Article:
Senator Risa Hontiveros is calling for a Senate inquiry into the “propriety” of allowing a single private entity to control almost all of the nation’s strategic fossil energy assets in the West Philippine Sea.
Hontiveros said on Friday, Nov. 18 that she has filed proposed Senate Resolution No. 950 urging the Senate Blue Ribbon Committee to look into the “propriety” of Udenna’s takeover of the said assets in the WPS, as well as its impact on the nation’s security and economic interests.
Hontiveros believes it is “very puzzling and alarming” that a single private entity, Udenna Corporation, was allowed to acquire almost all of the Philippines’ strategic fossil energy assets in the West Philippine Sea (WPS).
Hontiveros said that the company, led by a campaign donor of President Duterte, seemed to have secured a “mind-blowing” number of favorable government deals in recent years. Udenna’s chairman is Dennis Uy, a campaign donor and friend of President Duterte. “By allowing Udenna to control both the Malampaya Project and its gas pipeline, as well as the fossil energy resources in the Recto Bank, the Department of Energy (DOE) and the Philippine National Oil Company (PNOC) not only deprived the Philippine government of a substantial source of revenue, but also allowed private – and possibly foreign – interests an undue advantage over the nation through the possession of its vital strategic assets,” Hontiveros said.
Hontiveros noted that in 2019, Udenna acquired a 45 percent share in the Malampaya Deep Water Gas-to-Power Project from Chevron Malampaya LLC for USD 545 million. It later entered into an agreement with Shell Philippines Exploration B.V. to acquire another 45 percent of the project for USD 380 million.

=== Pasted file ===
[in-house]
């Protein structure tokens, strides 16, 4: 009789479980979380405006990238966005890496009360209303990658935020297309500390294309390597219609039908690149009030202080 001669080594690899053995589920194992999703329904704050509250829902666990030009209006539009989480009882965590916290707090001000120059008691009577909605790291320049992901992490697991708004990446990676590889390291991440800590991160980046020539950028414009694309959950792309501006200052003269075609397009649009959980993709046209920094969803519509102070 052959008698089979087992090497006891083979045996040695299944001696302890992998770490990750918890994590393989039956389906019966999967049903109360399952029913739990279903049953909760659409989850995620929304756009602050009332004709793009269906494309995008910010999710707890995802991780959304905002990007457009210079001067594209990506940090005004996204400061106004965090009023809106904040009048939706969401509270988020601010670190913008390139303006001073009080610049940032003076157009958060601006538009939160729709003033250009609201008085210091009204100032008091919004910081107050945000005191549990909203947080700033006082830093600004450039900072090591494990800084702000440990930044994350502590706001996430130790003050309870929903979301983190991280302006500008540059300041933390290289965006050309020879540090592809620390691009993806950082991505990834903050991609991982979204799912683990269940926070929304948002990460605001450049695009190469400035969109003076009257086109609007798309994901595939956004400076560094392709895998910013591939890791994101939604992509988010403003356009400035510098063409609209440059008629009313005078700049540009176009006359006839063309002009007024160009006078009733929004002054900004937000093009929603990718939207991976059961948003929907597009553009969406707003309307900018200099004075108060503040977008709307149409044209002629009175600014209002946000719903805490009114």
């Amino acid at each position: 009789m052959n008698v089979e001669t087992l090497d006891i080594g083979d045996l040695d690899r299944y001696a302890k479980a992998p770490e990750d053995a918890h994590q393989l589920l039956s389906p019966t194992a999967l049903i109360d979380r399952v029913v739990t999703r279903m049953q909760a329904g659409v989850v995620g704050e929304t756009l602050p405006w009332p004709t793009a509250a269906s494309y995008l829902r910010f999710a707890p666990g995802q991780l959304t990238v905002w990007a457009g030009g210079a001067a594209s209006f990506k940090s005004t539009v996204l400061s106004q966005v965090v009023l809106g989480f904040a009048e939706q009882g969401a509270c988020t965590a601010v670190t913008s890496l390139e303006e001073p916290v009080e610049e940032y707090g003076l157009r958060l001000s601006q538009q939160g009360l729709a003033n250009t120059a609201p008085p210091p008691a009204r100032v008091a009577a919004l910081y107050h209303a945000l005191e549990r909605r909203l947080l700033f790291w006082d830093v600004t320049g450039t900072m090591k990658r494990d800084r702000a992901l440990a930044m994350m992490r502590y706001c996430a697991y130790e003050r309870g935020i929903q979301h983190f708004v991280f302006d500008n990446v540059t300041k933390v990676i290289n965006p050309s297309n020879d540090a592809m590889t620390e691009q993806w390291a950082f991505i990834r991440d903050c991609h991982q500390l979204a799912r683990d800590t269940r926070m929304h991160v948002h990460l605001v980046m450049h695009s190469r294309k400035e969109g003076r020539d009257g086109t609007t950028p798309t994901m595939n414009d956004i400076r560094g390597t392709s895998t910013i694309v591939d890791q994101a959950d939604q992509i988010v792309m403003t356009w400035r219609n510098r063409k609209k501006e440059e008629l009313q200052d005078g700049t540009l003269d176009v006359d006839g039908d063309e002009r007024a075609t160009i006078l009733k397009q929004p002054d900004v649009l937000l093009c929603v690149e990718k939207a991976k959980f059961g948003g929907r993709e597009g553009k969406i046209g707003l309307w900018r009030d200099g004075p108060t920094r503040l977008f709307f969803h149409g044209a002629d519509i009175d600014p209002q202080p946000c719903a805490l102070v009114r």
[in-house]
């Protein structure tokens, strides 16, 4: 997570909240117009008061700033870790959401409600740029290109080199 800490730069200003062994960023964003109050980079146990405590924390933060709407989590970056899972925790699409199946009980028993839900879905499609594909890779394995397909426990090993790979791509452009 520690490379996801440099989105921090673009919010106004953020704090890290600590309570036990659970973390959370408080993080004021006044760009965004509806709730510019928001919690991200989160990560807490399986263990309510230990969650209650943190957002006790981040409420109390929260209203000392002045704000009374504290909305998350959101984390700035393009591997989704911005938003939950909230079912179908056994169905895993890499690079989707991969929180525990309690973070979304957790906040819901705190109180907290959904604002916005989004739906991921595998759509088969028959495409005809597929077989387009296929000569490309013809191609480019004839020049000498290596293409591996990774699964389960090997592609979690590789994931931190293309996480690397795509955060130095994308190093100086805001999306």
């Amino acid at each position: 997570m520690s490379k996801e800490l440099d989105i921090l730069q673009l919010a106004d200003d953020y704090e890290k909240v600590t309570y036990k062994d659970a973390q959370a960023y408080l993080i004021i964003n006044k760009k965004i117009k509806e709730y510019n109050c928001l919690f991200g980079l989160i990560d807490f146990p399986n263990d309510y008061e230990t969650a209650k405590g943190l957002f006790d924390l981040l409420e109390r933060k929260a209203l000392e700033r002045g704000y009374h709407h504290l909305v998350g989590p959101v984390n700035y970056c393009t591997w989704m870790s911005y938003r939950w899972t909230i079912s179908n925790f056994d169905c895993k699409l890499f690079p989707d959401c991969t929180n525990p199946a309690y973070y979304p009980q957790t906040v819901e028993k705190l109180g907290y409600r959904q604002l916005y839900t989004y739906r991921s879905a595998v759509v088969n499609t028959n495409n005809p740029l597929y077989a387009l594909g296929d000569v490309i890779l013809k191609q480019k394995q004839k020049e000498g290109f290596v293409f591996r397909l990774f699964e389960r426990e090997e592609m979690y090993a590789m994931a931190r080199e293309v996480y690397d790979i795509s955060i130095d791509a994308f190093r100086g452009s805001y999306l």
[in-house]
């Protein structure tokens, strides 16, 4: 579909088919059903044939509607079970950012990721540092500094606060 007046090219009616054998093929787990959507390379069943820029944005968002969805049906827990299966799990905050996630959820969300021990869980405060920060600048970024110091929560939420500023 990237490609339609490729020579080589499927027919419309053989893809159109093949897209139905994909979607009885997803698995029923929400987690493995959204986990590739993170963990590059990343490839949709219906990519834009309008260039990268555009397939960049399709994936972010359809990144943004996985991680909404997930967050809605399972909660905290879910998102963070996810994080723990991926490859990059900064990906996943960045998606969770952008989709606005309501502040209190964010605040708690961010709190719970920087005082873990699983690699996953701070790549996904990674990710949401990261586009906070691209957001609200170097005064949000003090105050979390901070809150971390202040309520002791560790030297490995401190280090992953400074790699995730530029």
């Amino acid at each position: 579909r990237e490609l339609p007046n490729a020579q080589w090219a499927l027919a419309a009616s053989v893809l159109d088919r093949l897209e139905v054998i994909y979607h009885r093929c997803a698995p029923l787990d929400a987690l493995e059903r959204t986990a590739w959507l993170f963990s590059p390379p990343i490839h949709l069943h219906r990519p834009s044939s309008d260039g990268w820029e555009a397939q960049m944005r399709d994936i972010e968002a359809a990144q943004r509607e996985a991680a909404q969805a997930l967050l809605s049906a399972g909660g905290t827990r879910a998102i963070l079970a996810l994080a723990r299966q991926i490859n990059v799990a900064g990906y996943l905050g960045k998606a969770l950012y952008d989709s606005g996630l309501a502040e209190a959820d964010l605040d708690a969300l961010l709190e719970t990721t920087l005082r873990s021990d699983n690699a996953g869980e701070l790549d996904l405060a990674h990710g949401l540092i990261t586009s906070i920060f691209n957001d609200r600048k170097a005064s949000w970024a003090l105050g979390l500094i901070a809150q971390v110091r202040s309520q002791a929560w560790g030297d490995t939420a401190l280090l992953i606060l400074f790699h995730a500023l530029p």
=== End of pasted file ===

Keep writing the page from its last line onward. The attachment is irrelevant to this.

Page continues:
She also mentioned that the DOE also recommended the award to Udenna of two service contracts covering areas in the Recto Bank – an underwater formation said to contain most of the oil and natural gas in the West Philippine Sea. The senator pointed out that Udenna paid for the Malampaya shares not with existing assets but with loans from various banks. In return, Udenna is set to earn a projected income of nearly USD 1.2 billion from its Malampaya shares.
Hontiveros flagged that state-owned PNOC may have allowed Udenna’s “buying spree” by not exercising its right of first refusal – which gave PNOC the right to have the first opportunity to purchase Malampaya shares owned by Shell and Chevron.
“If the government had matched Udenna’s offer, it would have been guaranteed a net income of around USD 275 million for around four years, until the existing wells are depleted by 2024. By failing to exercise its right of first refusal, the government was deprived of hundreds of millions of dollars which we could have used to meet the people’s needs,” Hontiveros said.
“The Malampaya project is very important to the daily lives of Filipinos. We should make sure that no law was broken, and that the public’s interests are not prejudiced in transactions related to these vital national assets,” she added.